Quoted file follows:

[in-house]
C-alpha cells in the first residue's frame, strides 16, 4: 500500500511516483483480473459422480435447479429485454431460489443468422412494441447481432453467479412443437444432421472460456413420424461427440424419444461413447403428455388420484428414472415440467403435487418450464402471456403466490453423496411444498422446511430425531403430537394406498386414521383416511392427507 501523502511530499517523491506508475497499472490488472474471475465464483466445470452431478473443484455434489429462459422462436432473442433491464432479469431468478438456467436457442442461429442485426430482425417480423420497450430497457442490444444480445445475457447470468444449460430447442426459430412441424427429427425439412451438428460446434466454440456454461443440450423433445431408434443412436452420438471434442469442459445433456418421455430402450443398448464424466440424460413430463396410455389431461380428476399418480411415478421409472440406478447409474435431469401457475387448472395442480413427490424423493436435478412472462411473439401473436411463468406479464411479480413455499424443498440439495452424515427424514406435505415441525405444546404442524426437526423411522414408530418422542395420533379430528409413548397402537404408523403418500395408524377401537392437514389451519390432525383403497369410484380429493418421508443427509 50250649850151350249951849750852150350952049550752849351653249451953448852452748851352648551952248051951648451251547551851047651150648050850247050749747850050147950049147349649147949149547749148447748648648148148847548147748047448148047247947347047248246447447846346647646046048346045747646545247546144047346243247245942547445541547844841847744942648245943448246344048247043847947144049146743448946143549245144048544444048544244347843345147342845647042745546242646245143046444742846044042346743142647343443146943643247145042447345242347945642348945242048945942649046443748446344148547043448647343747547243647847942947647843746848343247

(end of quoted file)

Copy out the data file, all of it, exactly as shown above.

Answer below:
[in-house]
C-alpha cells in the first residue's frame, strides 16, 4: 500500500511516483483480473459422480435447479429485454431460489443468422412494441447481432453467479412443437444432421472460456413420424461427440424419444461413447403428455388420484428414472415440467403435487418450464402471456403466490453423496411444498422446511430425531403430537394406498386414521383416511392427507 501523502511530499517523491506508475497499472490488472474471475465464483466445470452431478473443484455434489429462459422462436432473442433491464432479469431468478438456467436457442442461429442485426430482425417480423420497450430497457442490444444480445445475457447470468444449460430447442426459430412441424427429427425439412451438428460446434466454440456454461443440450423433445431408434443412436452420438471434442469442459445433456418421455430402450443398448464424466440424460413430463396410455389431461380428476399418480411415478421409472440406478447409474435431469401457475387448472395442480413427490424423493436435478412472462411473439401473436411463468406479464411479480413455499424443498440439495452424515427424514406435505415441525405444546404442524426437526423411522414408530418422542395420533379430528409413548397402537404408523403418500395408524377401537392437514389451519390432525383403497369410484380429493418421508443427509 50250649850151350249951849750852150350952049550752849351653249451953448852452748851352648551952248051951648451251547551851047651150648050850247050749747850050147950049147349649147949149547749148447748648648148148847548147748047448148047247947347047248246447447846346647646046048346045747646545247546144047346243247245942547445541547844841847744942648245943448246344048247043847947144049146743448946143549245144048544444048544244347843345147342845647042745546242646245143046444742846044042346743142647343443146943643247145042447345242347945642348945242048945942649046443748446344148547043448647343747547243647847942947647843746848343247